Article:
My husband is a HUGE influence on me. Whenever I have a problem that I’m trying to figure out I always go to him first to try to talk the problem out. We’ve also done a lot of collaborating on worlds and writing and he makes my mind blossom.

I love other writers to bounce ideas off of and the right internet writing groups can bring out the best of my creativity while other groups are really suppressive.

I’ve always been a reader. I grew up reading Tolkien, C.S.Lewis, Lewis Carroll and by the time I was about to move into elementary school I was into Stephen King and later a dash of Clive Barker. Piers Anthony, Mercedes Lackey, Andre Norton, Tanith Lee…

God, so many good authors out there and I learned so much from all of them!

better tales from space pic with author

Do you have a set routine when you work?

Nope. I prefer to sit in my favorite chair with my laptop and a nice drink and a view outside of the birds who come to visit the bird feeder. BUT that isn’t my set routine by any stretch. I’ve written whole scenes that have suddenly come to me on my iPhone notepad function. I write on napkins and notepads, ANYTHING that will hold up to pen or pencil can fall victim to my writing.

I worked at Starbucks for awhile and between making lattes I used receipt paper to write on. I was so good that I could make a latte with one hand while still jotting notes with my other. I’ve used my hand or arm in a few rare cases but yeah, anything will do when it strikes.

What is your favorite genre to read/write?

I like the supernatural/paranormal/alternate dimensions or worlds, pretty much anything out of the ordinary. I have a tendency to include a bit of horror and writing in a strictly mundane world as part of a collaborative was one of the hardest challenges I had ever written. I also like science fiction. I generally put it all under the umbrella of ‘Speculative Fiction’ and let people wonder what that means, or rather speculate on what that means bwahahaha!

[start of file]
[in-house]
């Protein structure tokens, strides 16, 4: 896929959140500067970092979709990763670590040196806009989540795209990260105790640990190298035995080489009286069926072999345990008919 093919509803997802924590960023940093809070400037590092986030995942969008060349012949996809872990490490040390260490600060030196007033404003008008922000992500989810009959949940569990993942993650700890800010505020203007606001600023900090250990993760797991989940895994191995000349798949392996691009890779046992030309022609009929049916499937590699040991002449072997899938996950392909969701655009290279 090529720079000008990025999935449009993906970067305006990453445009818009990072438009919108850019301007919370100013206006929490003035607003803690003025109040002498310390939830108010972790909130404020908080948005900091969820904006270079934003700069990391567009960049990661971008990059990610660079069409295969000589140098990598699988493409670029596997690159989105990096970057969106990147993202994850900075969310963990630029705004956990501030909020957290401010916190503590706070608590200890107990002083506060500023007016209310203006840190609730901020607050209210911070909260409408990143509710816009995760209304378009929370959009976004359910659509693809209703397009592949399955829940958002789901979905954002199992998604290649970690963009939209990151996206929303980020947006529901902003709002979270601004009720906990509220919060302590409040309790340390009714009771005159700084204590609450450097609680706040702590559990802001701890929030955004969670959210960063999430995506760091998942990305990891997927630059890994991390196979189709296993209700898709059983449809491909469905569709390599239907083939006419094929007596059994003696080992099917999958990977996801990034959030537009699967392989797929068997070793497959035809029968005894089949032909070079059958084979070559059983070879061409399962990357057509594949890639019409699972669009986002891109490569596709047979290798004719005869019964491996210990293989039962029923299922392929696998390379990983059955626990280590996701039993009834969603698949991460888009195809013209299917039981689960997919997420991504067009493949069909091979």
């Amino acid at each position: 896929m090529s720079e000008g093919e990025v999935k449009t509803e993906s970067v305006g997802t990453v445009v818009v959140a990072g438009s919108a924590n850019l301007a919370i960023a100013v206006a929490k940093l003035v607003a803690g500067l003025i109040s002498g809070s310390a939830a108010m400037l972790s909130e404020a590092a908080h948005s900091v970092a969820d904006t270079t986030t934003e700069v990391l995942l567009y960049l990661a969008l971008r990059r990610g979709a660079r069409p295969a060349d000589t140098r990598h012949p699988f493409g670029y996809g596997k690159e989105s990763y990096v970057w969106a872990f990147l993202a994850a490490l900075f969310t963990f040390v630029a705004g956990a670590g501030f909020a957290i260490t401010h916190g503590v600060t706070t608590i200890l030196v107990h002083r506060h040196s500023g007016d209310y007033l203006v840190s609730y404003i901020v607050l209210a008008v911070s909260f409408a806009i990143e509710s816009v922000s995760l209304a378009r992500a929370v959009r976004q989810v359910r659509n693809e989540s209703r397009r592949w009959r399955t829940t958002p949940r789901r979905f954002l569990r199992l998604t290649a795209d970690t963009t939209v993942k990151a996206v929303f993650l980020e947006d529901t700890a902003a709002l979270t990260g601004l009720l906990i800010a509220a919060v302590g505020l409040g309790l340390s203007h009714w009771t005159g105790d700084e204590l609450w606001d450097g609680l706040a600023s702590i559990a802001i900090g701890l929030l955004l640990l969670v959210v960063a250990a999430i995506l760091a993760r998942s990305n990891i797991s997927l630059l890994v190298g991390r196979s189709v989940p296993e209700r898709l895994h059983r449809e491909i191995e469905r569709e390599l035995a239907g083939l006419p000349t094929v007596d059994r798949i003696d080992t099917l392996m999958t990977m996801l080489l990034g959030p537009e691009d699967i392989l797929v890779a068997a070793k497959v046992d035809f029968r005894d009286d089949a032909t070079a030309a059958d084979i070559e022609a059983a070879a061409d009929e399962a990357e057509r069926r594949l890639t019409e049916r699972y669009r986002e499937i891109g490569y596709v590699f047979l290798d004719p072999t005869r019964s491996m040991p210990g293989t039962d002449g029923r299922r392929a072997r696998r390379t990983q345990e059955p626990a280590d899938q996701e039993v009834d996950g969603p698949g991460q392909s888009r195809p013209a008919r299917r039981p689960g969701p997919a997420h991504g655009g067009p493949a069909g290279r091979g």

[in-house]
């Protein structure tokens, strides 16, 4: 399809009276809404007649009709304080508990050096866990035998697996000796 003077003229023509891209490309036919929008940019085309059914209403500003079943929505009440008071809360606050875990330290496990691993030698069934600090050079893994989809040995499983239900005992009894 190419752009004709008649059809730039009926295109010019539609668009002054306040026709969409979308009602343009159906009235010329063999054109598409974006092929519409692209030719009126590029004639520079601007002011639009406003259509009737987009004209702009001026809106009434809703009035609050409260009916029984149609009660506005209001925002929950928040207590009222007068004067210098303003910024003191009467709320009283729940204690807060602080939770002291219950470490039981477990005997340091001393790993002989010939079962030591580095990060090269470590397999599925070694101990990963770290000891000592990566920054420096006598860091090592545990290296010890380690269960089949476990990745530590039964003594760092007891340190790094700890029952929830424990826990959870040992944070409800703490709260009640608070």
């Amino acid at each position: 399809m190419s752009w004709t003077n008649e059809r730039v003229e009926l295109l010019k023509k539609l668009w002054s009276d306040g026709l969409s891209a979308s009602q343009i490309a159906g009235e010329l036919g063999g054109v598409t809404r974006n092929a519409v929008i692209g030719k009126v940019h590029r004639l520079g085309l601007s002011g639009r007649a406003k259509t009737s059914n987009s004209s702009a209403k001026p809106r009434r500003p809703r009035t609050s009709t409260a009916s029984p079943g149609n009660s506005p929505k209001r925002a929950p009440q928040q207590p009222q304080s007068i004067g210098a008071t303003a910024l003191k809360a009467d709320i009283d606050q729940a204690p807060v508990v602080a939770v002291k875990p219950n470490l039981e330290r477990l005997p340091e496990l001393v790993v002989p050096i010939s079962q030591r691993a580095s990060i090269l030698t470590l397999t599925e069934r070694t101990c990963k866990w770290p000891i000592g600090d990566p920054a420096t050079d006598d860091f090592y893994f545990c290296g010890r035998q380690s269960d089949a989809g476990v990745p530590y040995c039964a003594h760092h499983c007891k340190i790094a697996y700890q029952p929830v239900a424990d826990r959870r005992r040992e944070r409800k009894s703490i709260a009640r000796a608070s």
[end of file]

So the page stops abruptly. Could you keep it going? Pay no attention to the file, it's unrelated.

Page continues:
You are the editor in chief and “wearer of many hats” at StarkLight Press. Could you tell us a bit about StarkLight and your role(s) there?

I guess I’m a bit of a talent scout. If I see someone I like the look of I will often approach them to get involved in a short story event or something else. I read the stories and make sure they make sense. That’s my main editorial job. We have a separate line editor, Sharon Flood who is our wonder woman. I have a good eye for finding holes in plots and asking why something was or wasn’t included.

I often handle the co-ordination of projects and arrange them, plot them out and pick a crew to work on them. I also do a lot of public relations and promotions. I have a passion for writing and at Starklight that translates into ‘doing all the stuff that needs to be done’. Sometimes that’s communicating with personalities, writing letters to ask well known authors to write forewords for our books or whatever pops into my mind as a good idea at the time. I have a lot of energy.

Cover of Hearts Asunder, a StarkLight publication
Cover of Hearts Asunder, a StarkLight publication

 

Does StarkLight have any new projects on the horizon?

So many new projects! Starklight Volume 4 is set to come out this month and then we will be accepting submissions for Starklight 5. We have six different collaborative works coming out, new novels, new anthologies (the next one is Shamrocks, Saints and Standing Stones which was an invitation only anthology for writers we’ve worked with and had fun with in the past).

There is always something new in the works and endless possibilities for fun if you are an author who works well with others and doesn’t take yourself too seriously. Pretentious writers aren’t really up our alley. We like people who are real in their writing and reject people who are unfriendly, unwilling to take constructive criticism or open their minds to new ideas.